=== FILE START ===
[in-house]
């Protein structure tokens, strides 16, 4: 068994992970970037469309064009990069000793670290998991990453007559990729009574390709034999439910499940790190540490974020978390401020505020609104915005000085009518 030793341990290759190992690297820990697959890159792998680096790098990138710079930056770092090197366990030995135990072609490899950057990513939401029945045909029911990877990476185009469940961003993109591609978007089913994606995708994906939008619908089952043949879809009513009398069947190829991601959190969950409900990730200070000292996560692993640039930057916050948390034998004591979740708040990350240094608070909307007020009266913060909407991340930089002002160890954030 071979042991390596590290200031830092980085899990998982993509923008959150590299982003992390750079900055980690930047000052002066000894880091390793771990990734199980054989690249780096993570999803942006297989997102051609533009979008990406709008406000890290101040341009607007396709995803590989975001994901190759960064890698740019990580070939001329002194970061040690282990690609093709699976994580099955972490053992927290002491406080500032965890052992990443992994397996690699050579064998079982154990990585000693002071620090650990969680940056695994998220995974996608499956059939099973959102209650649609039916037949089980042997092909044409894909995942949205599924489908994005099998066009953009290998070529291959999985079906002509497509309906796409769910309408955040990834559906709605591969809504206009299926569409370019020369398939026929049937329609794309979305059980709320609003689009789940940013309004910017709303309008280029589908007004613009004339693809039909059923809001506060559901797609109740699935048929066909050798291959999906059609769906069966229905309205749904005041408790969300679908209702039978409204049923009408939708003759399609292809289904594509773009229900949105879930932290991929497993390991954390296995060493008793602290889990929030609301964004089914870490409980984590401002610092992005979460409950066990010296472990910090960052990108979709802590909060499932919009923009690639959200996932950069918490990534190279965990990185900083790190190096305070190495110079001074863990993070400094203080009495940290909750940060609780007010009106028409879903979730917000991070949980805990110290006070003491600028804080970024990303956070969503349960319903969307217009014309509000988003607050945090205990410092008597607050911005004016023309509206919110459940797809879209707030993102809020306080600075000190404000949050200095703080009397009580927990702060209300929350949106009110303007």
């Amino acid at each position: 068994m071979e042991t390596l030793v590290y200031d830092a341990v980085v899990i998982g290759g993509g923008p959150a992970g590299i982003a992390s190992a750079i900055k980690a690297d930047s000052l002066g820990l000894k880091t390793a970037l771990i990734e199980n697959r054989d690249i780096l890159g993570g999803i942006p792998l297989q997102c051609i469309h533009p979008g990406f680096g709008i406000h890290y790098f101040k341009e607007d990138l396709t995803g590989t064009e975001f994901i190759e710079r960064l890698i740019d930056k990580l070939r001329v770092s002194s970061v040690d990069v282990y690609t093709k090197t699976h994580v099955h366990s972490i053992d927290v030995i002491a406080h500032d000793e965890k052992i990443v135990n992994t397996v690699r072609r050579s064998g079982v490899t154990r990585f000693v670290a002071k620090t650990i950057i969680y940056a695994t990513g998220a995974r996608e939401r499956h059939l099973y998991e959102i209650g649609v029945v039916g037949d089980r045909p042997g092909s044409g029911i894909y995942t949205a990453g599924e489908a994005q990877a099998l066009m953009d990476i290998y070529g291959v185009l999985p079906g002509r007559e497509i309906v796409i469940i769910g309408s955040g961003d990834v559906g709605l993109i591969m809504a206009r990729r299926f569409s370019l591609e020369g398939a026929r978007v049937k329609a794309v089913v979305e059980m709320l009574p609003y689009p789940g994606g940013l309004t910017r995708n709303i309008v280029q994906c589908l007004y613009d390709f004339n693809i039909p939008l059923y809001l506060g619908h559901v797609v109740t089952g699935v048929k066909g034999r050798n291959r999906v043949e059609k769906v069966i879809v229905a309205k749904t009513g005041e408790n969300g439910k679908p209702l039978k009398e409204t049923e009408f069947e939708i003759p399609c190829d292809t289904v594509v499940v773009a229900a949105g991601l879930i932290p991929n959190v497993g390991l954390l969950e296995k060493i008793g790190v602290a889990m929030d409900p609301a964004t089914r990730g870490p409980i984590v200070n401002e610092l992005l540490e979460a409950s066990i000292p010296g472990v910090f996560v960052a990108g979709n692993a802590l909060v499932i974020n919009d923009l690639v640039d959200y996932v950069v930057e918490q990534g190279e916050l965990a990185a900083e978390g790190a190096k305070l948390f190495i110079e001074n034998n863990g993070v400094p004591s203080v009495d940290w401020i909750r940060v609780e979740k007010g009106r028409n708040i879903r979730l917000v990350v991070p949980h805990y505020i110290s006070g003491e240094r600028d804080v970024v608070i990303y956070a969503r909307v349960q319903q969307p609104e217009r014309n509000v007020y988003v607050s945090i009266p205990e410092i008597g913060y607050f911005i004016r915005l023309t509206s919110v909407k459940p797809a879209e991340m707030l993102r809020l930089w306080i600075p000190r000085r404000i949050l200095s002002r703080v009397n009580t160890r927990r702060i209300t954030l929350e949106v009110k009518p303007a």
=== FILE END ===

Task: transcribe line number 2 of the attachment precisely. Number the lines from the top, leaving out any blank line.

């Protein structure tokens, strides 16, 4: 068994992970970037469309064009990069000793670290998991990453007559990729009574390709034999439910499940790190540490974020978390401020505020609104915005000085009518 030793341990290759190992690297820990697959890159792998680096790098990138710079930056770092090197366990030995135990072609490899950057990513939401029945045909029911990877990476185009469940961003993109591609978007089913994606995708994906939008619908089952043949879809009513009398069947190829991601959190969950409900990730200070000292996560692993640039930057916050948390034998004591979740708040990350240094608070909307007020009266913060909407991340930089002002160890954030 071979042991390596590290200031830092980085899990998982993509923008959150590299982003992390750079900055980690930047000052002066000894880091390793771990990734199980054989690249780096993570999803942006297989997102051609533009979008990406709008406000890290101040341009607007396709995803590989975001994901190759960064890698740019990580070939001329002194970061040690282990690609093709699976994580099955972490053992927290002491406080500032965890052992990443992994397996690699050579064998079982154990990585000693002071620090650990969680940056695994998220995974996608499956059939099973959102209650649609039916037949089980042997092909044409894909995942949205599924489908994005099998066009953009290998070529291959999985079906002509497509309906796409769910309408955040990834559906709605591969809504206009299926569409370019020369398939026929049937329609794309979305059980709320609003689009789940940013309004910017709303309008280029589908007004613009004339693809039909059923809001506060559901797609109740699935048929066909050798291959999906059609769906069966229905309205749904005041408790969300679908209702039978409204049923009408939708003759399609292809289904594509773009229900949105879930932290991929497993390991954390296995060493008793602290889990929030609301964004089914870490409980984590401002610092992005979460409950066990010296472990910090960052990108979709802590909060499932919009923009690639959200996932950069918490990534190279965990990185900083790190190096305070190495110079001074863990993070400094203080009495940290909750940060609780007010009106028409879903979730917000991070949980805990110290006070003491600028804080970024990303956070969503349960319903969307217009014309509000988003607050945090205990410092008597607050911005004016023309509206919110459940797809879209707030993102809020306080600075000190404000949050200095703080009397009580927990702060209300929350949106009110303007």